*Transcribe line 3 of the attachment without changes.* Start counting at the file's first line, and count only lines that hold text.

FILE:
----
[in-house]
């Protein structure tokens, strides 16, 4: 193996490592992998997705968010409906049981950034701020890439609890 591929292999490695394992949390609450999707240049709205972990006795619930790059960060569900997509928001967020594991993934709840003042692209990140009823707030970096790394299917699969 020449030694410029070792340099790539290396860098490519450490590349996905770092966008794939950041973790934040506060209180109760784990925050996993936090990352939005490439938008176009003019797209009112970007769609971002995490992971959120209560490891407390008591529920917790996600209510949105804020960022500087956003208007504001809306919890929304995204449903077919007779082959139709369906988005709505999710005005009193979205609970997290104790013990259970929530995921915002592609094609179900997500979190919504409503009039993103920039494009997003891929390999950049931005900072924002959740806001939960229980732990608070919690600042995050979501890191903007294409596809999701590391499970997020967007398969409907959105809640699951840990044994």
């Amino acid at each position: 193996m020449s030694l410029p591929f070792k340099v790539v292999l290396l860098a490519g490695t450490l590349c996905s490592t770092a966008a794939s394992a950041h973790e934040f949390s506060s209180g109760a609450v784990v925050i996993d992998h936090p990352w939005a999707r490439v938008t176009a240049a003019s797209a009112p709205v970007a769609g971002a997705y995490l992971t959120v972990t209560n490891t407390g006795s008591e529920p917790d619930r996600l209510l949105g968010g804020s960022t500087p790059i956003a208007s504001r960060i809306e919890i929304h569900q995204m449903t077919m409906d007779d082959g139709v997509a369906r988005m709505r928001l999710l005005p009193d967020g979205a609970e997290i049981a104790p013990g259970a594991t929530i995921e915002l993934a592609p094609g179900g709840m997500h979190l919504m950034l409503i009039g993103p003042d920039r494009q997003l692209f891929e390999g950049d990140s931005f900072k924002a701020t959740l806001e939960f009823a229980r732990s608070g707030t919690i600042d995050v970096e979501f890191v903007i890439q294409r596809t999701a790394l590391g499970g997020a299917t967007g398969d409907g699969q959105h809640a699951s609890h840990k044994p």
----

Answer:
């Amino acid at each position: 193996m020449s030694l410029p591929f070792k340099v790539v292999l290396l860098a490519g490695t450490l590349c996905s490592t770092a966008a794939s394992a950041h973790e934040f949390s506060s209180g109760a609450v784990v925050i996993d992998h936090p990352w939005a999707r490439v938008t176009a240049a003019s797209a009112p709205v970007a769609g971002a997705y995490l992971t959120v972990t209560n490891t407390g006795s008591e529920p917790d619930r996600l209510l949105g968010g804020s960022t500087p790059i956003a208007s504001r960060i809306e919890i929304h569900q995204m449903t077919m409906d007779d082959g139709v997509a369906r988005m709505r928001l999710l005005p009193d967020g979205a609970e997290i049981a104790p013990g259970a594991t929530i995921e915002l993934a592609p094609g179900g709840m997500h979190l919504m950034l409503i009039g993103p003042d920039r494009q997003l692209f891929e390999g950049d990140s931005f900072k924002a701020t959740l806001e939960f009823a229980r732990s608070g707030t919690i600042d995050v970096e979501f890191v903007i890439q294409r596809t999701a790394l590391g499970g997020a299917t967007g398969d409907g699969q959105h809640a699951s609890h840990k044994p």